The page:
Tuning the buffer cache is not limited to determining the hit ratio and increasing the
DB_BLOCK_BUFFERS parameter
When tuning the buffer pool, avoid the use of additional buffers that contribute little or nothing
to the cache hit ratio.
A common mistake is to continue increasing the value of DB_BLOCK_BUFFERS. Such
increases have no effect if you are doing full table scans or other operations that do not use the
buffer cache.
Before of doing this, is necessary to determine what latch or wait event is involved to then tune
the database or the application accordingly. (See section "Most common Buffer Cache Waits and
Latches" of this document for further details)
From the point of view of tuning the buffer cache there are 3 main things you can influence:
1. How often blocks are placed in the cache. Each block placed into the cache moves other
blocks down the LRU
2. How quickly DBWR can clear dirty buffers from the cache Especially if the dirty buffers
are causing waits
3. The size of the buffer cache Including the use of multiple buffer pools in Oracle8
In this article we list the things that can influence performance in these three areas.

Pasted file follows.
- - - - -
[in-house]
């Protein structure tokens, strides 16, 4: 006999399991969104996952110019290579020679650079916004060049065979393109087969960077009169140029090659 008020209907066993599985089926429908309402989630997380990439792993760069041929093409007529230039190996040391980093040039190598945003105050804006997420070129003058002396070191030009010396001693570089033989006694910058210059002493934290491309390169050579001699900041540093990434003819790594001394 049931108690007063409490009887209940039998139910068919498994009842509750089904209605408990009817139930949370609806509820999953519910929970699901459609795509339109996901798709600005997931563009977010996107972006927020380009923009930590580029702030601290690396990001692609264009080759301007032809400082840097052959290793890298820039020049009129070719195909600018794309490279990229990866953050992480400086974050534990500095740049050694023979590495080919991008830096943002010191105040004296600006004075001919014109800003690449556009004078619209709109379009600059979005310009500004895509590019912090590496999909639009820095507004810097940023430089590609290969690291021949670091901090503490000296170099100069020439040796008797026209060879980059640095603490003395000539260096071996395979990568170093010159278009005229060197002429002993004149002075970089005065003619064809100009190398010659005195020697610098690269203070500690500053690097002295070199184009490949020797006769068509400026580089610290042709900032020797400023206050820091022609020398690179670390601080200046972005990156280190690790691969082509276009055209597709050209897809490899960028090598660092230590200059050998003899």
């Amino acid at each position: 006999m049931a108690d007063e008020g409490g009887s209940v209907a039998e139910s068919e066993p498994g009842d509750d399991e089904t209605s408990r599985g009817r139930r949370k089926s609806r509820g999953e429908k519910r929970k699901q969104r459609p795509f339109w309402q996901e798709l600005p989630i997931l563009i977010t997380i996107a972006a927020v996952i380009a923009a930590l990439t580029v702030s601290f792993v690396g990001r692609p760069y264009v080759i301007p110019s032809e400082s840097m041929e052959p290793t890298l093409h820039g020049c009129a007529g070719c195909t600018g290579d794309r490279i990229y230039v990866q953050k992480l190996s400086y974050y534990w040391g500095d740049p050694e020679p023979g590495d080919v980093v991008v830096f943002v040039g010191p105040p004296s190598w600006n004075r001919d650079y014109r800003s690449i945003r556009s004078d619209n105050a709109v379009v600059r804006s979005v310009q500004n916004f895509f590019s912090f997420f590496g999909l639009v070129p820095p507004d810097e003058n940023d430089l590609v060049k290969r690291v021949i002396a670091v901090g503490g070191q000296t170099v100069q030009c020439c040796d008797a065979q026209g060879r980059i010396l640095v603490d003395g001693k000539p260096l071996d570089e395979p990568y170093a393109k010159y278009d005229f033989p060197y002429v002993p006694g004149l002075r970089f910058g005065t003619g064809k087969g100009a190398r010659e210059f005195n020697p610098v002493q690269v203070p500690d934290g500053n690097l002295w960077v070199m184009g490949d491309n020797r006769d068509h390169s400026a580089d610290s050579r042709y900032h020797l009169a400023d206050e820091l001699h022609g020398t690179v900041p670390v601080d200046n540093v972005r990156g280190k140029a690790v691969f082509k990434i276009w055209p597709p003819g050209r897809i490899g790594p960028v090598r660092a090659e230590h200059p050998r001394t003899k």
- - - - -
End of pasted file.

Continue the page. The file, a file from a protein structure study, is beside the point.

Input to the cache

The following sections describe things that affect the rate at which buffers in the cache are used.
Execution Plans
By far the biggest factor influencing the rate at which buffers are used are the execution plans of
the SQL statements issued by the application. If a statement performs 10000 block gets rather
than 100 when executing a statement it will not only be slower itself but can affect other users.
Eg: Consider a statement like:
select * from employee where empid=1023 and gender='MALE';

If EMPLOYEE is a large table and this statement always uses the GENDER index rather than
the EMPID index then you scan LOTS of blocks (from the GENDER index) causing them to be
read into the cache (or moved up the LRU if already there). This pushes other blocks, including
dirty blocks, further down the LRU list.
Sorting and Sort Parameters
Sorting within Oracle is described in detail in other articles. Here we focus on the impact on the
buffer cache and DBWR. Sort operations use up to SORT_AREA_SIZE bytes of memory. If a
sort can be performed within this amount of memory and the result set fits within
SORT_AREA_RETAINED_SIZE then there is no need to start writing blocks to disk. If more
sortspace is needed it is then necessary to use a TEMPORARY segment on disk to accommodate
the intermediate sort runs and/or the sort results . There are 2 ways sort blocks can be sent to
disk:
via the buffer cache (and then DBWR)
Using sort direct writes
The first of these is often the default, and in Oracle 7.1 is the only option available. Sort blocks
are placed into the buffer cache thus aging all other blocks. When the sort blocks reach the LRU
end of the least recently used list DBWR will flush them to disk. This can impact the
performance for everyone else as private sort blocks (sort blocks are of no use to anyone else)
can flood DBWR and age blocks in the cache more quickly.